Thus began a relationship that lasted many years. The friendship existed via correspondence. However, it also included face-to-face encounters when Else Lasker-Schüler visited Eretz Yisrael in 1934 and again in 1937, and started in earnest in 1939 when she arrived in Eretz Yisrael for a "visit" that lasted until her death in 1945. Their correspondence shows us that Else Lasker-Schüler and S.Y. Agnon met in cafes in Jerusalem and that the poet also visited him at home and was friendly with Agnon's wife and children. She would send Agnon books of her works and suggested to him that he read them aloud to the children in the family.
This first postcard
is especially interesting because it was sent to Agnon without giving an address. Else Lasker-Schüler wanted to get in touch with the writer who lived in Jerusalem and she figured that the best way to do so was to send the postcard to Prof. Hugo Bergmann at the National Library. We don't know how, or when, the postcard made its way to Agnon. It seems that Hugo Bergmann kept it a while since the correspondence between Else Lasker-Schüler and S.Y. Agnon started a year after the postcard was written, in 1934.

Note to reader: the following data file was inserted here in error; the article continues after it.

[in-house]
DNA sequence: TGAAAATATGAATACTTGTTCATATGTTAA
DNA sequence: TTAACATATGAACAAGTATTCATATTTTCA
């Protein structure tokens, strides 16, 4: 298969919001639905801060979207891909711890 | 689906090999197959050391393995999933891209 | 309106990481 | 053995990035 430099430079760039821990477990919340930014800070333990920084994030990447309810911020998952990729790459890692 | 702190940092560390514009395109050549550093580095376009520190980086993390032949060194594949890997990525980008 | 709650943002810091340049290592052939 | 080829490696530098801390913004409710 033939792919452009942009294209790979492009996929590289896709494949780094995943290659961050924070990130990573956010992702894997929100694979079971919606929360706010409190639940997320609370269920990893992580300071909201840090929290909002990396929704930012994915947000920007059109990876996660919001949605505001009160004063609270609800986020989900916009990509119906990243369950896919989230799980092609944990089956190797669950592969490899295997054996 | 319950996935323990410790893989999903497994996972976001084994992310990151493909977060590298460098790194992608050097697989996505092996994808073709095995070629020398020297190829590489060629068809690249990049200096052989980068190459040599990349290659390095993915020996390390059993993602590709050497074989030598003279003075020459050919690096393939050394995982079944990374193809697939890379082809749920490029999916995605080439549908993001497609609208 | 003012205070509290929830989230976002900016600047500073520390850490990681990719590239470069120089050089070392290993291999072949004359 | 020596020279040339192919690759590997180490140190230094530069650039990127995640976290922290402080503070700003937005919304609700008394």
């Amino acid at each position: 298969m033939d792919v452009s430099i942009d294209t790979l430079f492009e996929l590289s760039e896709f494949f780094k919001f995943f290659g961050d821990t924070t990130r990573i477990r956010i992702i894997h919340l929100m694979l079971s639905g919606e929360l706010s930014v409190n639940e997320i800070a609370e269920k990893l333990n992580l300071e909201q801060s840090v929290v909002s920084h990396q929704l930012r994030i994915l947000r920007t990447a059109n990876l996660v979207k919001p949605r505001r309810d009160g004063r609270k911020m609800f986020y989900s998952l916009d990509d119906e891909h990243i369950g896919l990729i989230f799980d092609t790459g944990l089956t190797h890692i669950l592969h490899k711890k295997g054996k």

An interesting aspect of the postcard is the language it is written in: a stormy mix of German and English, a sort of hybrid, rambunctious language, wherein he English is sometimes written in German –
sometimes in English letters and sometimes partially in German letters. The poet, who was 64 at the time, comes across as a love-struck girl, who admires the writer as a big star. She apologizes, longs, and becomes excited. She says that she wrote the postcard in order to inform Agnon that she wanted to write him a letter and adds: "Allways I think of Palästina"
The archives of the National Library in Jerusalem contain a lot of evidence of the correspondence and relationship between these two important artists. The first postcard has traveled a long way: from Zurich to the National Library, from the hands of Hugo Bergmann to S.Y. Agnon and in end back to the National Library as part of the S.Y. Agnon Archive